For the sake of language

He or she must ask himself or herself whether his or her sense of style could ever allow himself or herself to write like this.

~Richard Dawkins, The God Delusion

5 Responses

  1. Sometimes a person must ask themselves, if I really am so smart, how can I not manage to create a stylish statement which doesn’t exclude half the population?

    Altho Dawkins uses the example to highlight the exclusion of women through language….

  2. 1) English is gender biased. Choose which you want to favor.

    2). “Themselves” lacks all manner of style. For the reason it does not work, please see point #1.

  3. Ach well, I guess style is so entirely subjective its not really worth debating…folk disagree and there’s no way of mediating.

    The point Dawkins acknowledges is a good one tho… (if slightly irritating in tone) and its not an insurmountable problem if you want to be inclusive. Humankind etc. Swapping between he/she works, and is less exclusionary. Acknowledging the issue at least is a start.

  4. Right, I agree that his point is a good one. I didn’t give context here, but he argues that this evolution in language has raised our consciousness towards the plight of women. That’s a good thing, but I was happy to see him dismiss silly terms like “herstory” in place of “history”.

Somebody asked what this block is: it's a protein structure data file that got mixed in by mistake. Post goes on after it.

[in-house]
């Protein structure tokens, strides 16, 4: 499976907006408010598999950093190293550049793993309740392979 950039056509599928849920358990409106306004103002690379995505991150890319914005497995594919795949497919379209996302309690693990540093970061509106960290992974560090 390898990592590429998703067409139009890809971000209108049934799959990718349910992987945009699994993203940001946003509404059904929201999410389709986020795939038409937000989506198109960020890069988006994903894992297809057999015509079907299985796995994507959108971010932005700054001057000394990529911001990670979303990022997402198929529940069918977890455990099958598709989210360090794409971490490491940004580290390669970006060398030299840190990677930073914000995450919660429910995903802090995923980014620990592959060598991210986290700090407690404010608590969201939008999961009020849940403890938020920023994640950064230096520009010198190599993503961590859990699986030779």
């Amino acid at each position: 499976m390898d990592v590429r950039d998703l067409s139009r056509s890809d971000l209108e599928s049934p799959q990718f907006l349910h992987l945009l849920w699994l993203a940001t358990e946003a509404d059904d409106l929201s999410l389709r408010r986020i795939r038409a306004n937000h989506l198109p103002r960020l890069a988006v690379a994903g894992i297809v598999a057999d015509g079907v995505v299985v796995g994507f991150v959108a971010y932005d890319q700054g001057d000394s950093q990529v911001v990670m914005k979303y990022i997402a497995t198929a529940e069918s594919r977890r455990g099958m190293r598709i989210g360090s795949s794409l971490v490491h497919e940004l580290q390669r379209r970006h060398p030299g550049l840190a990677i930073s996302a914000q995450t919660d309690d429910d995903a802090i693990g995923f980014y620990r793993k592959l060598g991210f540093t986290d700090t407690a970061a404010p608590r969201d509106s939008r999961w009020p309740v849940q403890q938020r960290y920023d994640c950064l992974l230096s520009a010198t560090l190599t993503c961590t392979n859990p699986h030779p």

My personal motivation behind posting this is probably too high a concern for language. I think the out-of-the-way use of “she”, “her”, etc, can come off gaudy in many situations. It can work in plenty of contexts too, but when the issue has nothing to do with equality, it can draw attention from the main point. Maybe that’s an unfortunate piece of reality, but it remains that one has to decide between politics and style. Personally, I want my politics to be present in substance; I want my style to transcend topics, issues, and subjects.

  5. I don’t think he dismissed exactly, although I see how it can be read that way. He recognised the impact it had, ‘herstory’ suddenly highlighted the extent to which ‘history’ was selective, and missed out the narrative of a lot of people. It did so to an extent he takes it as a guiding principle.

    I guess I just find your motivation for posting strange then. That the primacy of style, for you takes above people trying to make an important political point.

    As it happens I’m not a massive fan of the term ‘herstory’. I very much respect those who used it to make a point, most of whom were well aware of the etymology and were using it as a pun, to make a point. Now I feel like feminists need to be in there rewriting history better, so it includes all peoples experience. Herstory has served its purpose for the moment.

    I would argue that there is no way to divorce politics from style. Politics shapes your style. When I say evolved rather than created, I’m making a point. When you refer to men rather than people, him instead of her, I have to question whether you’re talking about something that involves me, or deliberately excludes me. Or incidentally whether, because of that you’re actually worth listening to…

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